I get so caught up reading, writing, talking about this hostility that until the past few days I hadn’t thought about the antidote. I rail about the zeitgeist of victimology, and it dawned on me that constantly laying out the attacks and things against Christians, that I was seeing myself and fellow Christians a victims. That’s not good.
I ask myself, who or what are examples of how to maintain one’s religion during times of persecution (though now in Amerika persecution is exercised through prosecution). Think about what practicing (or Orthodox) Jews have put up with; way more than we Christians, even taking into account the things ancient Christians suffered.
Those Jews were and are practicing their faith, living their principals, acting in accordance with Scripture. We Christians must do the same. A majority of Jews in America have put the State, worshipping it, before God. It looks to me that some, maybe a majority of American Christians have done the same (which I've railed about several times in this blog). Yet Jews through pogroms and the Holocaust remained steadfast. Scriptural Christians must do the same.
I started this essay about the sense of doom because so much is aligned against us. Part of the answer is from a Theodore Roosevelt speech, and many have heard this part:
“It is not the critic who counts; not the man who points out how the strong man stumbles, or where the doer of deeds could have done them better. The credit belongs to the man who is actually in the arena, whose face is marred by dust and sweat and blood; who strives valiantly; who errs, and comes short again and again, because there is no effort without error and shortcoming; but who does actually strive to do the deeds; who knows the great enthusiasms, the great devotions; who spends himself in a worthy cause; who at the best knows in the end the triumph of high achievement, and who at the worst, if he fails, at least fails while daring greatly, so that his place shall never be with those cold and timid souls who know neither victory nor defeat.”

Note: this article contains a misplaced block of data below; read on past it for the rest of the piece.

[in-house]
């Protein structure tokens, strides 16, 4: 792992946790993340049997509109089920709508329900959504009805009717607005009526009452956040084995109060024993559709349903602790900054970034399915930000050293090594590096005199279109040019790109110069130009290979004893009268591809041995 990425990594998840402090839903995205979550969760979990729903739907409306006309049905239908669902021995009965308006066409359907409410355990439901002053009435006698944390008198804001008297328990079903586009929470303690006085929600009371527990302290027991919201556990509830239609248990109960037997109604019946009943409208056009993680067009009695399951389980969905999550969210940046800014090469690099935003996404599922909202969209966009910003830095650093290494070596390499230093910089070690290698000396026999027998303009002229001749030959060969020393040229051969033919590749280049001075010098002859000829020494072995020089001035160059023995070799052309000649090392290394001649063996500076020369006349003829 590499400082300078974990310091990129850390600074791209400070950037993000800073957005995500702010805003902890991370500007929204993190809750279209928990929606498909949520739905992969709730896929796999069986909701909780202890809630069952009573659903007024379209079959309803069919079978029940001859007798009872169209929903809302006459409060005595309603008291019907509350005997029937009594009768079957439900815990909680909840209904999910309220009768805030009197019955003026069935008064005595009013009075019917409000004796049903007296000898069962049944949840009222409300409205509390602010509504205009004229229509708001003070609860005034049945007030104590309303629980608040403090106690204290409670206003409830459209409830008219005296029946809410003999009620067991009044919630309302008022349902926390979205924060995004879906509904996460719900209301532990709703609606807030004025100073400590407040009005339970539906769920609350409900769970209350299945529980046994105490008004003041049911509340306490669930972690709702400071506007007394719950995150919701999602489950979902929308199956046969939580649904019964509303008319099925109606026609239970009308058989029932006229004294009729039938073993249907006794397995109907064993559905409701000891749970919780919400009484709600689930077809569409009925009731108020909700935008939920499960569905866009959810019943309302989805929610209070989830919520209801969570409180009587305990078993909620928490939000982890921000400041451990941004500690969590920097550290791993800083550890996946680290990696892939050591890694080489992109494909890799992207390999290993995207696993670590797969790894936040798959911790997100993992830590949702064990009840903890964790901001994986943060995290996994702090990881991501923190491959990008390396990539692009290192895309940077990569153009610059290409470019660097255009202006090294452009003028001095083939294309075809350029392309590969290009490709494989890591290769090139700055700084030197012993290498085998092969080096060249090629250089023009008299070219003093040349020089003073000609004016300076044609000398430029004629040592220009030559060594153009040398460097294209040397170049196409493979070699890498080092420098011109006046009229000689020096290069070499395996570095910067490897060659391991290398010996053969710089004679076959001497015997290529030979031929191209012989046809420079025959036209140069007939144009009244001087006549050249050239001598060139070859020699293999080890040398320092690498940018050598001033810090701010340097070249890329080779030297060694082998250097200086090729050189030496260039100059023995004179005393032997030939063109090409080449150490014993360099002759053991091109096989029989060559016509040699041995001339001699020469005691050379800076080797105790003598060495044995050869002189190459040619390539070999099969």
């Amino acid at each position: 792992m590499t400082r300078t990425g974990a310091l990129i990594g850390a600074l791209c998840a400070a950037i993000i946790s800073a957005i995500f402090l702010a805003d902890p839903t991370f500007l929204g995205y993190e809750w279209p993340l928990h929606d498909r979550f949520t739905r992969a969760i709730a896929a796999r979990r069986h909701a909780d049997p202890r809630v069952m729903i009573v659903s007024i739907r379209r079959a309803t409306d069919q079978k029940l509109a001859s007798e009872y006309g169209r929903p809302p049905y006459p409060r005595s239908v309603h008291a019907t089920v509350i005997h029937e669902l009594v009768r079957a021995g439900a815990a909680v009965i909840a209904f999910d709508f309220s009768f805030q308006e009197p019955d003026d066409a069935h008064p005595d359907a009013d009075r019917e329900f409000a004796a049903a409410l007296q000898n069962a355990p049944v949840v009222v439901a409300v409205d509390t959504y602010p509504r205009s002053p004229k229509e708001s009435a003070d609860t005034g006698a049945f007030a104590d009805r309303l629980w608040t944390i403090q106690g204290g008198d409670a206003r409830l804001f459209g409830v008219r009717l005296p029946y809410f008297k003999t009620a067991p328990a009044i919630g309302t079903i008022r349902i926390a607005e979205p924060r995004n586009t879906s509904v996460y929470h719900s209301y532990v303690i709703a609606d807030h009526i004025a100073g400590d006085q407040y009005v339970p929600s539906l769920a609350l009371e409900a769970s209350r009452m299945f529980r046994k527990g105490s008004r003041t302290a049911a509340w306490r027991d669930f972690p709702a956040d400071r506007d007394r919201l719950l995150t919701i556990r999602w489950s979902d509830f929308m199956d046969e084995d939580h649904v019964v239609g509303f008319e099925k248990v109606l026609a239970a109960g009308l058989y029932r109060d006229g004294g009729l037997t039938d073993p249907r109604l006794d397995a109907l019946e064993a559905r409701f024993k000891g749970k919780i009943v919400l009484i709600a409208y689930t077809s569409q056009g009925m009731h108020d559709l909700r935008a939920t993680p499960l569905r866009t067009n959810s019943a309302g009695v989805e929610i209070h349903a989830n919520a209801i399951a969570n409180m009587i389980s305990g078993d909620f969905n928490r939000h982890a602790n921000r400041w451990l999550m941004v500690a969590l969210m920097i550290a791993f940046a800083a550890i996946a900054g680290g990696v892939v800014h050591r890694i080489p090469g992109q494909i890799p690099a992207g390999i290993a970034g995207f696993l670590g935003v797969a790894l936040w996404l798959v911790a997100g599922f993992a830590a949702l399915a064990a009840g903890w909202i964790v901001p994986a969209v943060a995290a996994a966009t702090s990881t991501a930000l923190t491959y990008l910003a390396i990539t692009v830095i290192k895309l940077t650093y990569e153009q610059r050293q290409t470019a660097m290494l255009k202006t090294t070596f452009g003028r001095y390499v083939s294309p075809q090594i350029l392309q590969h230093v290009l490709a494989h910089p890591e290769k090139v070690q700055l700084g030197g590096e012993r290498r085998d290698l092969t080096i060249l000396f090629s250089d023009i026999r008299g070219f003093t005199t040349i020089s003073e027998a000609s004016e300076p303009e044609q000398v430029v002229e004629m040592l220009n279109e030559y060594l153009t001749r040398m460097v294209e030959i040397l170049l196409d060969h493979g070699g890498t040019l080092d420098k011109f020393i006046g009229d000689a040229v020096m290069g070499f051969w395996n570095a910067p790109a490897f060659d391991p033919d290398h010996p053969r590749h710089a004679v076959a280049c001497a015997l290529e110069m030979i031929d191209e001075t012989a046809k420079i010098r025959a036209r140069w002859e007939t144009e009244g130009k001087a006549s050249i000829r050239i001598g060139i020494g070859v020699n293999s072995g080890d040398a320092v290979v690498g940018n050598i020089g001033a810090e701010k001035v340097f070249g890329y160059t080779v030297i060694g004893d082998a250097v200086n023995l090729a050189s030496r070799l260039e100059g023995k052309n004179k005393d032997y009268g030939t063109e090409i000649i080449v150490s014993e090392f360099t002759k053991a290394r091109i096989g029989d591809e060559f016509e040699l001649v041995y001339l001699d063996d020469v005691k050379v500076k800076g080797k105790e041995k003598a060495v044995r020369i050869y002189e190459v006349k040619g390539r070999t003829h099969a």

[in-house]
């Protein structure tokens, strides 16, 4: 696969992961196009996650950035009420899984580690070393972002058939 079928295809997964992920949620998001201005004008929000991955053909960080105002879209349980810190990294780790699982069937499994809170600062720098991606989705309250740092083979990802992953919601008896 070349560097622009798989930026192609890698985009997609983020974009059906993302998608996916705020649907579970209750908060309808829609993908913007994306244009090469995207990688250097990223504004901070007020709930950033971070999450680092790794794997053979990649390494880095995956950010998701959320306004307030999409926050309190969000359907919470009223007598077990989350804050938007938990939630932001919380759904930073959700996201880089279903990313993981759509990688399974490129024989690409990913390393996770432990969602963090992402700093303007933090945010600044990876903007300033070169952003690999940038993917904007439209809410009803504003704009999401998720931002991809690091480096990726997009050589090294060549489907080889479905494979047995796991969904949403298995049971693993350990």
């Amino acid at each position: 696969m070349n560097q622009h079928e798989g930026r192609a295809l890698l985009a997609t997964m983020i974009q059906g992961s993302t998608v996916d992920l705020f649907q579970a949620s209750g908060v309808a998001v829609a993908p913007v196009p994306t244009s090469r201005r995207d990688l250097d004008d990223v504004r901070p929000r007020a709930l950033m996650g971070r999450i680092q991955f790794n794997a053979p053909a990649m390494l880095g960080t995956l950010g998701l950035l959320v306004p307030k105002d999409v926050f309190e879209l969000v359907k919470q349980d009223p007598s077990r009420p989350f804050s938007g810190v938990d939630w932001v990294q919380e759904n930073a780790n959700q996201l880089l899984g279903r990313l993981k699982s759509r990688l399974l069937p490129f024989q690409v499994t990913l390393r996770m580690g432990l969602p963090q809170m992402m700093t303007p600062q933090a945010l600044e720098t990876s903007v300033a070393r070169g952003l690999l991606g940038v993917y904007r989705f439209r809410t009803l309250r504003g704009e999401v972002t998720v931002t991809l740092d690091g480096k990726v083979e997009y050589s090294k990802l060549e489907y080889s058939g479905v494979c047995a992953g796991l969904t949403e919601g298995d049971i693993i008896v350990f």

Christians must be in the arena. We must be sure too that we live by Holy Scripture. Spending ourselves in a worthy cause does no good if we don’t live according to Holy Scripture, we only leave ourselves open to critics.
Our religious liberty is partly diminishing because we aren’t standing up to criticism and attacks. Those external forces attacking us are a part of it, but our playing the victimology card is not any part of the answer. The victimology card is what much of our culture plays now.
From scripture, James has some helpful observations. “Don’t you realize that friendship with the world makes you an enemy of God? I say it again: If you want to be a friend of the world, you make yourself an enemy of God.”
Dear friends, don’t be surprised at the fiery trials you are going through, as if something strange were happening to you. Instead, be very glad—for these trials make you partners with Christ in his suffering, so that you will have the wonderful joy of seeing his glory when it is revealed to all the world.
So be happy when you are insulted for being a Christian for then the glorious Spirit of God rests upon you. If you suffer, however, it must not be for murder, stealing, making trouble, or prying into other people’s affairs. But it is no shame to suffer for being a Christian. Praise God for the privilege of being called by his name! For the time has come for judgment, and it must begin with God’s household. And if judgment begins with us, what terrible fate awaits those who have never obeyed God’s Good News? And also,